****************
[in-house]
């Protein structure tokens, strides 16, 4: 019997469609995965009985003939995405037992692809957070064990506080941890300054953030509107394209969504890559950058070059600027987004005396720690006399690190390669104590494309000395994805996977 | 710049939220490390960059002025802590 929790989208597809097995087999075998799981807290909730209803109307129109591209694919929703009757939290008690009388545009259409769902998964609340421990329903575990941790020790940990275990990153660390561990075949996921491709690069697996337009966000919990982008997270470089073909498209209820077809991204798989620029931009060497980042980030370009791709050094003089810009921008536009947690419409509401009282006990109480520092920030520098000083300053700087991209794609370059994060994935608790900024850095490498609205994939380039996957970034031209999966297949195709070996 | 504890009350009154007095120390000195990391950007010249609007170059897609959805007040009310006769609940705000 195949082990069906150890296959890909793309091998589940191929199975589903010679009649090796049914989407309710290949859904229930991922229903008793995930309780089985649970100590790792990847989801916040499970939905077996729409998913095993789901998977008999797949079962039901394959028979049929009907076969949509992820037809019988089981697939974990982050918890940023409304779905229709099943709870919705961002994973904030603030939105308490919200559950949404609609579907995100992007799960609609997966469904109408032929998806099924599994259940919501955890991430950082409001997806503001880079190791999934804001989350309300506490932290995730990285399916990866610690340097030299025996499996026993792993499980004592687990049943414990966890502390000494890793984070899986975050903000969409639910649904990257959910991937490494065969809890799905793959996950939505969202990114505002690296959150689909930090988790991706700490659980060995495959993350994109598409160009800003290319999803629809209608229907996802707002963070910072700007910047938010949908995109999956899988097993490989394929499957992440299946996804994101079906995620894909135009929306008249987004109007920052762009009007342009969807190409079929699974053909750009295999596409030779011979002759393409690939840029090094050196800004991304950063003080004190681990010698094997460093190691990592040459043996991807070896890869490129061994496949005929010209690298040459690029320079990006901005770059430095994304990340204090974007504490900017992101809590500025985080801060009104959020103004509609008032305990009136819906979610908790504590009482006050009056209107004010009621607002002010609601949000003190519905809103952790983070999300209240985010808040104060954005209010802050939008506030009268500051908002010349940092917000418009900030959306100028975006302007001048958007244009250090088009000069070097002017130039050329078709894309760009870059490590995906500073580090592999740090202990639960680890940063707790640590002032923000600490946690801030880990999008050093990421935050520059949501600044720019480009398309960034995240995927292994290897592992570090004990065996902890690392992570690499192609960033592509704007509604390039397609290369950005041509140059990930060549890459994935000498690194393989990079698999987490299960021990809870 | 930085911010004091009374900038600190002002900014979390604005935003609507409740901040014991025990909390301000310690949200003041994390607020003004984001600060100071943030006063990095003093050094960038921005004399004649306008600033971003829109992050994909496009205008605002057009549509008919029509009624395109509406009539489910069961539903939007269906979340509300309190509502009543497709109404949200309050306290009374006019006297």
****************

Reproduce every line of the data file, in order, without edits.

[in-house]
């Protein structure tokens, strides 16, 4: 019997469609995965009985003939995405037992692809957070064990506080941890300054953030509107394209969504890559950058070059600027987004005396720690006399690190390669104590494309000395994805996977 | 710049939220490390960059002025802590 929790989208597809097995087999075998799981807290909730209803109307129109591209694919929703009757939290008690009388545009259409769902998964609340421990329903575990941790020790940990275990990153660390561990075949996921491709690069697996337009966000919990982008997270470089073909498209209820077809991204798989620029931009060497980042980030370009791709050094003089810009921008536009947690419409509401009282006990109480520092920030520098000083300053700087991209794609370059994060994935608790900024850095490498609205994939380039996957970034031209999966297949195709070996 | 504890009350009154007095120390000195990391950007010249609007170059897609959805007040009310006769609940705000 195949082990069906150890296959890909793309091998589940191929199975589903010679009649090796049914989407309710290949859904229930991922229903008793995930309780089985649970100590790792990847989801916040499970939905077996729409998913095993789901998977008999797949079962039901394959028979049929009907076969949509992820037809019988089981697939974990982050918890940023409304779905229709099943709870919705961002994973904030603030939105308490919200559950949404609609579907995100992007799960609609997966469904109408032929998806099924599994259940919501955890991430950082409001997806503001880079190791999934804001989350309300506490932290995730990285399916990866610690340097030299025996499996026993792993499980004592687990049943414990966890502390000494890793984070899986975050903000969409639910649904990257959910991937490494065969809890799905793959996950939505969202990114505002690296959150689909930090988790991706700490659980060995495959993350994109598409160009800003290319999803629809209608229907996802707002963070910072700007910047938010949908995109999956899988097993490989394929499957992440299946996804994101079906995620894909135009929306008249987004109007920052762009009007342009969807190409079929699974053909750009295999596409030779011979002759393409690939840029090094050196800004991304950063003080004190681990010698094997460093190691990592040459043996991807070896890869490129061994496949005929010209690298040459690029320079990006901005770059430095994304990340204090974007504490900017992101809590500025985080801060009104959020103004509609008032305990009136819906979610908790504590009482006050009056209107004010009621607002002010609601949000003190519905809103952790983070999300209240985010808040104060954005209010802050939008506030009268500051908002010349940092917000418009900030959306100028975006302007001048958007244009250090088009000069070097002017130039050329078709894309760009870059490590995906500073580090592999740090202990639960680890940063707790640590002032923000600490946690801030880990999008050093990421935050520059949501600044720019480009398309960034995240995927292994290897592992570090004990065996902890690392992570690499192609960033592509704007509604390039397609290369950005041509140059990930060549890459994935000498690194393989990079698999987490299960021990809870 | 930085911010004091009374900038600190002002900014979390604005935003609507409740901040014991025990909390301000310690949200003041994390607020003004984001600060100071943030006063990095003093050094960038921005004399004649306008600033971003829109992050994909496009205008605002057009549509008919029509009624395109509406009539489910069961539903939007269906979340509300309190509502009543497709109404949200309050306290009374006019006297």